If you’ve been in the paid search game for a while now, you may have experimented with different keyword grouping strategies. I am constantly building out campaign structures as part of a daily task and I often run into the same dilemma - do you only put 5 – 12 keywords into an adgroup and write hundreds of ads for each granular group? Or, do you keep your adgroup structure around 10 – 20 adgroups per campaign at most and put a large number of keywords in each adgroup?
The question is… what method drives the best results?
The argument is always “Well, if you group your keywords into tightly grouped themes, you can write more targeted ad copy for each adgroup which in-turn increases CTR and reduces average CPC.” I agree with this logic but for large corporations that have big budgets and strict legal departments, it might not make sense to go granular because the keywords you’re bidding on might be relevant, but you might not want to include those keywords in your ads. For example, some medical nutrition clients might not want their products referred to as “supplements” (even though that’s exactly what they are!) Even though you can’t say “supplements” in your ads, you still probably want to bid on supplement-related keywords. With big brands with big budgets, bidding on a lot of keywords and writing relevant ads for each keyword grouping is difficult to do. Over time, I’ve learned that going granular isn’t necessarily the right approach for every client. I’ve also found that it doesn’t necessarily help your quality scores.
A method of keyword grouping I have grown to use more and more is to group keywords by priority. What I like to do is grab historical conversion data for all keywords. If I need to pivot the data to remove duplicates, I do that. I then sort the keywords/search queries from highest to lowest based on the number of Conversions (1-per-click).
You now have your highest converting keywords at the top sorted descending. Next what I like to do is filter all keywords by what has converted 2 or more times. Deleted everything else that hasn’t converted at least twice. Now I’ll stick each keyword into its own adgroup and number each adgroup based on its priority. For example, my top converting keyword would look like: (1) [Keyword Here] (2) [Keyword Here Also] … and so on.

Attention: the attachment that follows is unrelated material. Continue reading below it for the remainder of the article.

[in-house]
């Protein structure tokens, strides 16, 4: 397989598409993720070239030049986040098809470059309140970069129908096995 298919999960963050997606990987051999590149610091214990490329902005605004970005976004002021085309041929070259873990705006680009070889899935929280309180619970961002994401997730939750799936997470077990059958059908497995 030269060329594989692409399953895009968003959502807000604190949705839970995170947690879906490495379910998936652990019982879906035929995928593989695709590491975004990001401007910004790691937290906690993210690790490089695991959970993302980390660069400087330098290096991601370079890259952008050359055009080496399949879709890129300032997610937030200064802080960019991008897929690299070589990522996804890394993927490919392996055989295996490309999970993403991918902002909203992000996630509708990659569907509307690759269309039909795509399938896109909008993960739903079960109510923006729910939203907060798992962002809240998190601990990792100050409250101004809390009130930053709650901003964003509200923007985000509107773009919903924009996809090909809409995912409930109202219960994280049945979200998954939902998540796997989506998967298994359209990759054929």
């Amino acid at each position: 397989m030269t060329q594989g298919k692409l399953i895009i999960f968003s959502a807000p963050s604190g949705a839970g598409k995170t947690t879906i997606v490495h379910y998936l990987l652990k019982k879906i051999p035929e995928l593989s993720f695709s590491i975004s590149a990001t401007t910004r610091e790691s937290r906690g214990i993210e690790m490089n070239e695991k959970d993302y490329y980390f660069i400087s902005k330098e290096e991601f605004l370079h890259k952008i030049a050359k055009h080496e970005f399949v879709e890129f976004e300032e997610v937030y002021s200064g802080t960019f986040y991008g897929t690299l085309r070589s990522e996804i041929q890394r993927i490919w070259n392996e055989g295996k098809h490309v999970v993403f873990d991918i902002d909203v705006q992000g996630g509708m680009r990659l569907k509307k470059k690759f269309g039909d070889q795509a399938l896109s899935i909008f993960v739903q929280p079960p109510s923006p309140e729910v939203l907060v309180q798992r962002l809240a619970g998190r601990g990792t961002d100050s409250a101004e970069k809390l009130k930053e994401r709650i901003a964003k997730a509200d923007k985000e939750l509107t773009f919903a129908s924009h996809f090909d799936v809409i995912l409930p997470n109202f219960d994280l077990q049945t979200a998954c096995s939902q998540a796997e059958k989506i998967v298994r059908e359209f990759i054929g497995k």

I like to put all three match types in each group with low bids for broad, medium bids for phrase, higher bids for exact. Now whenever you look at your campaign, you will know which keywords you should be focusing on. Since Adwords sorts your adgroups ascending based on alphanumeric characters, your campaign structure will have adgroups sorted from highest priority to lowest. Sure, this is a granular approach but it lets you focus on your proven performing keywords while ignoring the things that haven’t worked for you in the past.
Use one-word adgroup names for each adgroup. There are benefits of naming each adgroup using one descriptive word to describe the entire group. For example, today I was grouping keywords around a tube feeding product. I came across things like: bags, connectors, tubes, guides, etc. So, I named my groups after these nouns. A big benefit of grouping keywords this way is that you can copy the ad group shell in Adwords Editor, throw it into Excel, then copy the names of each adgroup.
From now on, when you have new keywords to add… say, from search query reports, you can simply throw all the keywords into one group (I like to call this one group *SORT) then use the built-in keyword grouper within Adwords Editor. Paste your list and the software will pluck out all the keywords from your sort group and place them into the appropriate adgroups.
Here’s a video showing you how
Keep it simple. Only create 10 – 20 ad groups max. It makes management of the account much easier. What I’ve found is when you have an extremely granular account, and you go to mine the search query report, you find it hard to determine the right adgroup to place your new keywords simply because it’s so granular and defined.
With broader keyword groupings, it’s easier to manage and easier to add new keywords to the groups. Plus, your ads cover a large group of keywords meaning you have to write fewer ads. Of course, this comes at the expense of the ‘possibility’ that not having highly-targeted ads for each keyword. Those are a few of my keyword grouping strategies currently. If you have any, please share them below!